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WASHINGTON D.C. (

TheStreet

--

Oracle's

(ORCL) - Get Oracle Corporation Report

controversial

$7.4 billion

acquisition

of

Sun Microsystems

(JAVA)

could still get the green light from European regulators, according to a top E.U. official.

The European Commission issued a formal

objection

to the

deal

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Monday. Officials voiced their

concern

about Oracle

obtaining

Sun's

MySQL database

technology, which has strong links to the open source community.

Despite the objection, a top European antitrust official says that regulators are keeping an open mind on the deal, according to

Dow Jones

.

Nadia Calvino, the E.C.'s deputy director general for mergers and antitrust reportedly told a Washington antitrust conference that no decision had yet been made on the deal. Calvino, however, reiterated the Commission's concern about MySQL.

MySQL

, which competes with

Microsoft's

(MSFT) - Get Microsoft Corporation (MSFT) Report

SQL and

IBM's

(IBM) - Get International Business Machines (IBM) Report

DB2 is one of Sun's core technologies, along with Java and Solaris. The technology, however, is also featured in free software projects such as WordPress, prompting concern that the deal could have widespread ramifications for the broader tech sector.

The protracted acquisition, which has already been approved by the Justice Department and Sun shareholders, prompted a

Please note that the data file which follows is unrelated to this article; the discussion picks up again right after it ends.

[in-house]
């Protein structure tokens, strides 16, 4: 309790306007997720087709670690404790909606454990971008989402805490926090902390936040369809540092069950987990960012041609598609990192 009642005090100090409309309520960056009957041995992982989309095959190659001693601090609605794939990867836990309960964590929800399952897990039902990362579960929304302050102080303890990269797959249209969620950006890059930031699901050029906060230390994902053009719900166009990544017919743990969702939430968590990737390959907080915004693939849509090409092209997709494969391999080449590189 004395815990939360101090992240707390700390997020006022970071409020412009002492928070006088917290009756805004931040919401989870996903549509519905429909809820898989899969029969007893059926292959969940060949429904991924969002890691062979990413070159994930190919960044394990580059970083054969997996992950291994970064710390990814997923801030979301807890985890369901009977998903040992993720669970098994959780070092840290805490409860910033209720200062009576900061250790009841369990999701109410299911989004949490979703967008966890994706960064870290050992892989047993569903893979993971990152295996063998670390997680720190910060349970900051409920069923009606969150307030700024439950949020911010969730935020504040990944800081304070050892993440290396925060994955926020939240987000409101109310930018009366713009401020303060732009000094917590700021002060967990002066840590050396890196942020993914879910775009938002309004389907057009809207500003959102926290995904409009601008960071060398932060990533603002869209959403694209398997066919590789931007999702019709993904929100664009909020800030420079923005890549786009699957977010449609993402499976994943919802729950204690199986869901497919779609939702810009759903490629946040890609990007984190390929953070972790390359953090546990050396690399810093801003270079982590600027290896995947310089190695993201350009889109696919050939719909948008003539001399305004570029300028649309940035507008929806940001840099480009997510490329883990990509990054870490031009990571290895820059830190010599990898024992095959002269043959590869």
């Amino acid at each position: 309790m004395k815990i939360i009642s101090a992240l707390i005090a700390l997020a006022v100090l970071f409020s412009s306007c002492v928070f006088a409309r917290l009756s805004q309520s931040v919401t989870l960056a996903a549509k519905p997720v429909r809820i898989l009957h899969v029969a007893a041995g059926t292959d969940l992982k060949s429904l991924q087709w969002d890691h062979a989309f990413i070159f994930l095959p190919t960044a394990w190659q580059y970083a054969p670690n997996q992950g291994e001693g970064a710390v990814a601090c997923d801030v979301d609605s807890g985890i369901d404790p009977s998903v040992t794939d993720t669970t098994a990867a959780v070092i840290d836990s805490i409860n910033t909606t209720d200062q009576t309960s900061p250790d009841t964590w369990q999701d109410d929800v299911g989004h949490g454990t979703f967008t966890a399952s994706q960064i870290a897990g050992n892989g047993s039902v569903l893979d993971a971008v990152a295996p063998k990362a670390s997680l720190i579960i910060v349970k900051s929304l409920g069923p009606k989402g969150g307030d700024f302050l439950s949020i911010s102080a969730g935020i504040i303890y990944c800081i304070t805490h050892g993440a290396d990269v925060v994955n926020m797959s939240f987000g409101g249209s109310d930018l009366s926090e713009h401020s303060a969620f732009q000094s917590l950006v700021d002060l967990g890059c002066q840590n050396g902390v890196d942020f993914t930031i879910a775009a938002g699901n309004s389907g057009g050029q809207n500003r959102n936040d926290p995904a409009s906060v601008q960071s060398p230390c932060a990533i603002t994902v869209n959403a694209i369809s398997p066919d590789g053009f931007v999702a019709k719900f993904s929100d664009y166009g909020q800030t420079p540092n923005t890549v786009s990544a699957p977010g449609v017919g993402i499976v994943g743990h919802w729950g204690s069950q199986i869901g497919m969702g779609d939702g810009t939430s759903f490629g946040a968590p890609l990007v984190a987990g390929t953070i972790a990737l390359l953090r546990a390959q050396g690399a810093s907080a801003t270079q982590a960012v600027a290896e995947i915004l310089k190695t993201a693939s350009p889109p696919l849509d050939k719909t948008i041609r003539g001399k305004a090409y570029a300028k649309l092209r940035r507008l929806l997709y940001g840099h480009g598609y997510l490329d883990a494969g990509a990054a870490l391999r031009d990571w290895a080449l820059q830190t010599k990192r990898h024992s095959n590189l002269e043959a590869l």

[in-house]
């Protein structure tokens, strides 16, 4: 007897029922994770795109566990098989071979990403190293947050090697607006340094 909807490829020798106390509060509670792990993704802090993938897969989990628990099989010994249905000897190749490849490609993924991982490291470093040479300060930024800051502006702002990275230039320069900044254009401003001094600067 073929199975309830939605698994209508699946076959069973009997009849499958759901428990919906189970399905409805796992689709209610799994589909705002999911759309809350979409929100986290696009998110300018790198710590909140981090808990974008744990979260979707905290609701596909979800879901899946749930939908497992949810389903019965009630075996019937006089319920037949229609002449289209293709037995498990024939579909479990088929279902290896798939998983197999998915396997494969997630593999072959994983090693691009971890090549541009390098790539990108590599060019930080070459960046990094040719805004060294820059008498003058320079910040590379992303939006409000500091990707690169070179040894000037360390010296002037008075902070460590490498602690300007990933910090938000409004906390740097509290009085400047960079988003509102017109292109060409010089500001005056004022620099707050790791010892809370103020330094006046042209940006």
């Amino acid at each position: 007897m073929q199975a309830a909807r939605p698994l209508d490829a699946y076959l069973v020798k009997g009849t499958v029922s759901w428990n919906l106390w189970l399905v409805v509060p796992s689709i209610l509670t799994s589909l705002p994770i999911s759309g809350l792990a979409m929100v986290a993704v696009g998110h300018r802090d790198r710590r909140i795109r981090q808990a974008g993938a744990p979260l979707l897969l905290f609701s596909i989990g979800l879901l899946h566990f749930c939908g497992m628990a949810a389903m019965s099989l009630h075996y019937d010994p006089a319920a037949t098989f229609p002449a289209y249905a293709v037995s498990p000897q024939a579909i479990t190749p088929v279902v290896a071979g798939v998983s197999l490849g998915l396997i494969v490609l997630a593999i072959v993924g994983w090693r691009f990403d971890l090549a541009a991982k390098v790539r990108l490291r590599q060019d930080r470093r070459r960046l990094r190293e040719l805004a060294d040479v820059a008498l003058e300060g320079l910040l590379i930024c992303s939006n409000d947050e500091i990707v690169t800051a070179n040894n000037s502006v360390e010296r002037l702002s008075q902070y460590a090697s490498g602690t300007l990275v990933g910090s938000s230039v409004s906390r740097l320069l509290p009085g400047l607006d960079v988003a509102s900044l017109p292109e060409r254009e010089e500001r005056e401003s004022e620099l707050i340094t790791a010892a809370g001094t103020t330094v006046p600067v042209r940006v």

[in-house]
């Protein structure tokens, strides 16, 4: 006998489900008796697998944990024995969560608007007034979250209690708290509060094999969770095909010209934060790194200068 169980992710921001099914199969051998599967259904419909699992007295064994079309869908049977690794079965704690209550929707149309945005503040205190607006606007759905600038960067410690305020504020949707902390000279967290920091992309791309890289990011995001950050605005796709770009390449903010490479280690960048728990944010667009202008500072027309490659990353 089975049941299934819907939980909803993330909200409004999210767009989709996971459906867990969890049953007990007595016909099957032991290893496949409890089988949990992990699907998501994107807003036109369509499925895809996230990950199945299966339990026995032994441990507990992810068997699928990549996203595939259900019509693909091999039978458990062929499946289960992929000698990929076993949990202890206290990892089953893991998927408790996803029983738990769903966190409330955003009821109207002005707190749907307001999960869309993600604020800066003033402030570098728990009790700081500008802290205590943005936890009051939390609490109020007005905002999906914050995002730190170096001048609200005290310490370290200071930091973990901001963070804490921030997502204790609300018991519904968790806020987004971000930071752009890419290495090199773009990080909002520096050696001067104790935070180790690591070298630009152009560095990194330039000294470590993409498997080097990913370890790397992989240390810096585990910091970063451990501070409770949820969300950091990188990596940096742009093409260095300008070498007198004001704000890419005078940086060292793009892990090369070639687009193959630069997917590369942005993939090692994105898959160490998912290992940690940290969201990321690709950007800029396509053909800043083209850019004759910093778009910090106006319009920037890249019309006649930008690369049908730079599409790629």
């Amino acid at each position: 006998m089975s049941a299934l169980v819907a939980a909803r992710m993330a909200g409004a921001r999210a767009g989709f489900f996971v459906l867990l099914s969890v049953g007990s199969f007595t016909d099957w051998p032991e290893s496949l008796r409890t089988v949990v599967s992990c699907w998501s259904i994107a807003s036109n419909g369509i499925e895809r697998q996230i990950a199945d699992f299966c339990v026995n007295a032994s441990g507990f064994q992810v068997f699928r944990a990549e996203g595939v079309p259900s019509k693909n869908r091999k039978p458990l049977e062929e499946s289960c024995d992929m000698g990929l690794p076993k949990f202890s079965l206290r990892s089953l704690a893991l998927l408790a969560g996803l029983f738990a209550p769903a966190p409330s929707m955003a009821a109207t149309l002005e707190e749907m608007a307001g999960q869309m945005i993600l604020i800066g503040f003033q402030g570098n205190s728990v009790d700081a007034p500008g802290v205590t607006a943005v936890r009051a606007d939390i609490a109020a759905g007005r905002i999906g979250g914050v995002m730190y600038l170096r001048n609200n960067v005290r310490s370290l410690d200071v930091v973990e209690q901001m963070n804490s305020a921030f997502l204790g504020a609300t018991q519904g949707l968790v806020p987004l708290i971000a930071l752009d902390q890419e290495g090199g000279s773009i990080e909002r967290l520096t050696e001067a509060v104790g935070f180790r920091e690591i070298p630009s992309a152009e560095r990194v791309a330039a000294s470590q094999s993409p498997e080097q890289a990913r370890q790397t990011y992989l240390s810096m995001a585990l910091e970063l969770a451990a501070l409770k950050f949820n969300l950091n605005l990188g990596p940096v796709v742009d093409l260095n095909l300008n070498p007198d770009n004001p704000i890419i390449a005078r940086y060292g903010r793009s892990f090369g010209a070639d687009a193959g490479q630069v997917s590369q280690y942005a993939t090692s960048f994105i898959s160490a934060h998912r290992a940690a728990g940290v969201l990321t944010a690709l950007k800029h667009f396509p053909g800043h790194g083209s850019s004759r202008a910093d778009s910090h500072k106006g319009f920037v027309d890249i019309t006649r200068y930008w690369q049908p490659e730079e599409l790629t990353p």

war of words

between Oracle and the

E.U.

this week.

Set against this backdrop, Calvino's comments may be an attempt to cool the tensions surrounding the Sun deal. Even the Justice Department took the unusual step of commenting on the E.U.'s stance this week, saying that "the merger is unlikely to be anticompetitive".

European regulators have until Jan.19. to either approve or reject the deal, which Oracle had originally hoped the conclude during the summer.

The drawn-out purchase has been particularly problematic for Sun, which recently announced plans to cut

3,000 jobs

. Sun revealed the headcount reduction in a filing with the

Securities and Exchange Commission

, explaining that its hand was forced by the delay in closing the deal.

Outspoken Oracle CEO Larry Ellison has already

complained

that the EC probe is costing Sun $100 million a month.

Sun shares tacked on 7 cents, or 0.81%, to $8.67 Friday, mirroring the broader advance in tech stocks that saw the Nasdaq rise 0.53%. Oracle's stock also headed northwards, rising 25 cents, or 1.13%, to reach $22.29.

-- Reported by James Rogers in New York